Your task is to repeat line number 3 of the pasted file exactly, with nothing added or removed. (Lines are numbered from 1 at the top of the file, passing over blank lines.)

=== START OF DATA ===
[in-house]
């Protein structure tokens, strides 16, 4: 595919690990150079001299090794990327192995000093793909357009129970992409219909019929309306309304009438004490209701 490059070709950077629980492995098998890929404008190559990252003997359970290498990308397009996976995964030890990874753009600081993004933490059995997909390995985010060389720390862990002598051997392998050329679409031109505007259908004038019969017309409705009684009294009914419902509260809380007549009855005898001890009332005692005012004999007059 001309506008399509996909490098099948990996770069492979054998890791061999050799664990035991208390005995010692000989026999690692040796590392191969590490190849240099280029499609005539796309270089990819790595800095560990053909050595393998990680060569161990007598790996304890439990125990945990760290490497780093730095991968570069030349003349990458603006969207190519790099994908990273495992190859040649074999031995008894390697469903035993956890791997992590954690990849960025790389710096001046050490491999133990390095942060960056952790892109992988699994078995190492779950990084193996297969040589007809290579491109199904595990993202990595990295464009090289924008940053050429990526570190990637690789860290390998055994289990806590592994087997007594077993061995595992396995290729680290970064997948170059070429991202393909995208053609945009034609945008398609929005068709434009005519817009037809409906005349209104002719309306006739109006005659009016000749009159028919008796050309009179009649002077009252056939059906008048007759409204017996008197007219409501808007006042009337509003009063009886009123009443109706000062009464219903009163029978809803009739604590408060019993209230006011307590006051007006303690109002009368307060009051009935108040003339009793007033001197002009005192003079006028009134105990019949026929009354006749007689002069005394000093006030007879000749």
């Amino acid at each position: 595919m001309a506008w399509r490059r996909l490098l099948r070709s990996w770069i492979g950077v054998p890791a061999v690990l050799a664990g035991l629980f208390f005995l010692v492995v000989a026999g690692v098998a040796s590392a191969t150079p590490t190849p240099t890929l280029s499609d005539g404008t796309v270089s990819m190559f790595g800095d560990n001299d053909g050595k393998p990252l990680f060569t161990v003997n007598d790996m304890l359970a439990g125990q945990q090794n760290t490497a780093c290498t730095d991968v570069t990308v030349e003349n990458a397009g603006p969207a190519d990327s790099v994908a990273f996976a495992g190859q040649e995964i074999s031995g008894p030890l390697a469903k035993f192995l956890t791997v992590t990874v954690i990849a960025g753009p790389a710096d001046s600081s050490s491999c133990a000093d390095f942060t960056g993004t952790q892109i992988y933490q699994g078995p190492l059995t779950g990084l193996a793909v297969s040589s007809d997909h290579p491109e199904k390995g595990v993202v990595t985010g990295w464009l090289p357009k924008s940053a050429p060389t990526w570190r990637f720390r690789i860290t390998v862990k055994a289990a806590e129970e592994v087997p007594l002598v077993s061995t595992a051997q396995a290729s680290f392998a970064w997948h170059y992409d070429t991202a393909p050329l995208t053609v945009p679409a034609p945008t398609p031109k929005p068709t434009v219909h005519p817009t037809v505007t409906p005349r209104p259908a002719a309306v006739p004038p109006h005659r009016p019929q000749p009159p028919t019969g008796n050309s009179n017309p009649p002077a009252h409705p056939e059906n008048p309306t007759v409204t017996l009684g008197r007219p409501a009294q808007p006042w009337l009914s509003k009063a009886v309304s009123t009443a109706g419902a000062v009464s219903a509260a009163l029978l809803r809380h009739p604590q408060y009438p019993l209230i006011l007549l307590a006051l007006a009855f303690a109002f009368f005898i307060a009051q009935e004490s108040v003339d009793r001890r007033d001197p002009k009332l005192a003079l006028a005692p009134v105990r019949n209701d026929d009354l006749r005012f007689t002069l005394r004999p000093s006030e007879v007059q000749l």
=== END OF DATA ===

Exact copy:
């Amino acid at each position: 595919m001309a506008w399509r490059r996909l490098l099948r070709s990996w770069i492979g950077v054998p890791a061999v690990l050799a664990g035991l629980f208390f005995l010692v492995v000989a026999g690692v098998a040796s590392a191969t150079p590490t190849p240099t890929l280029s499609d005539g404008t796309v270089s990819m190559f790595g800095d560990n001299d053909g050595k393998p990252l990680f060569t161990v003997n007598d790996m304890l359970a439990g125990q945990q090794n760290t490497a780093c290498t730095d991968v570069t990308v030349e003349n990458a397009g603006p969207a190519d990327s790099v994908a990273f996976a495992g190859q040649e995964i074999s031995g008894p030890l390697a469903k035993f192995l956890t791997v992590t990874v954690i990849a960025g753009p790389a710096d001046s600081s050490s491999c133990a000093d390095f942060t960056g993004t952790q892109i992988y933490q699994g078995p190492l059995t779950g990084l193996a793909v297969s040589s007809d997909h290579p491109e199904k390995g595990v993202v990595t985010g990295w464009l090289p357009k924008s940053a050429p060389t990526w570190r990637f720390r690789i860290t390998v862990k055994a289990a806590e129970e592994v087997p007594l002598v077993s061995t595992a051997q396995a290729s680290f392998a970064w997948h170059y992409d070429t991202a393909p050329l995208t053609v945009p679409a034609p945008t398609p031109k929005p068709t434009v219909h005519p817009t037809v505007t409906p005349r209104p259908a002719a309306v006739p004038p109006h005659r009016p019929q000749p009159p028919t019969g008796n050309s009179n017309p009649p002077a009252h409705p056939e059906n008048p309306t007759v409204t017996l009684g008197r007219p409501a009294q808007p006042w009337l009914s509003k009063a009886v309304s009123t009443a109706g419902a000062v009464s219903a509260a009163l029978l809803r809380h009739p604590q408060y009438p019993l209230i006011l007549l307590a006051l007006a009855f303690a109002f009368f005898i307060a009051q009935e004490s108040v003339d009793r001890r007033d001197p002009k009332l005192a003079l006028a005692p009134v105990r019949n209701d026929d009354l006749r005012f007689t002069l005394r004999p000093s006030e007879v007059q000749l």